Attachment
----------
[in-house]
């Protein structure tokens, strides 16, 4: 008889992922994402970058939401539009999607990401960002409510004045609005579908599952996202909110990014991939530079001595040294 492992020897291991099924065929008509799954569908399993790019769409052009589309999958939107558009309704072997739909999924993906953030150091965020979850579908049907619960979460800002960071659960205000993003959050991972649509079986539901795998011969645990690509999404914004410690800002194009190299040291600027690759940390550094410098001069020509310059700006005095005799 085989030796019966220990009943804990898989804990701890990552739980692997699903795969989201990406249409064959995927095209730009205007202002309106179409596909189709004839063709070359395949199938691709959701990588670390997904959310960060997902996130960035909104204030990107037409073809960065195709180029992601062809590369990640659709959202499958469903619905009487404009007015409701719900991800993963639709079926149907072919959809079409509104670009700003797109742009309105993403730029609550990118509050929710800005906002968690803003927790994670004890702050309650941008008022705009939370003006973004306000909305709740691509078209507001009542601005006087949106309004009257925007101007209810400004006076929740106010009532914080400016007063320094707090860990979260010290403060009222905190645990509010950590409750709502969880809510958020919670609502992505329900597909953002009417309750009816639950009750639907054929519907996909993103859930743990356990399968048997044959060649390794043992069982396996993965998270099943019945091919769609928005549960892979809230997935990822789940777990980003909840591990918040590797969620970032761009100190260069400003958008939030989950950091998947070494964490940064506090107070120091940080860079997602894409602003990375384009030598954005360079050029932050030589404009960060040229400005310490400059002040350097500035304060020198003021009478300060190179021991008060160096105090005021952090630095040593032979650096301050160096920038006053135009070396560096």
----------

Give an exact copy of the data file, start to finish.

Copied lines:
[in-house]
């Protein structure tokens, strides 16, 4: 008889992922994402970058939401539009999607990401960002409510004045609005579908599952996202909110990014991939530079001595040294 492992020897291991099924065929008509799954569908399993790019769409052009589309999958939107558009309704072997739909999924993906953030150091965020979850579908049907619960979460800002960071659960205000993003959050991972649509079986539901795998011969645990690509999404914004410690800002194009190299040291600027690759940390550094410098001069020509310059700006005095005799 085989030796019966220990009943804990898989804990701890990552739980692997699903795969989201990406249409064959995927095209730009205007202002309106179409596909189709004839063709070359395949199938691709959701990588670390997904959310960060997902996130960035909104204030990107037409073809960065195709180029992601062809590369990640659709959202499958469903619905009487404009007015409701719900991800993963639709079926149907072919959809079409509104670009700003797109742009309105993403730029609550990118509050929710800005906002968690803003927790994670004890702050309650941008008022705009939370003006973004306000909305709740691509078209507001009542601005006087949106309004009257925007101007209810400004006076929740106010009532914080400016007063320094707090860990979260010290403060009222905190645990509010950590409750709502969880809510958020919670609502992505329900597909953002009417309750009816639950009750639907054929519907996909993103859930743990356990399968048997044959060649390794043992069982396996993965998270099943019945091919769609928005549960892979809230997935990822789940777990980003909840591990918040590797969620970032761009100190260069400003958008939030989950950091998947070494964490940064506090107070120091940080860079997602894409602003990375384009030598954005360079050029932050030589404009960060040229400005310490400059002040350097500035304060020198003021009478300060190179021991008060160096105090005021952090630095040593032979650096301050160096920038006053135009070396560096």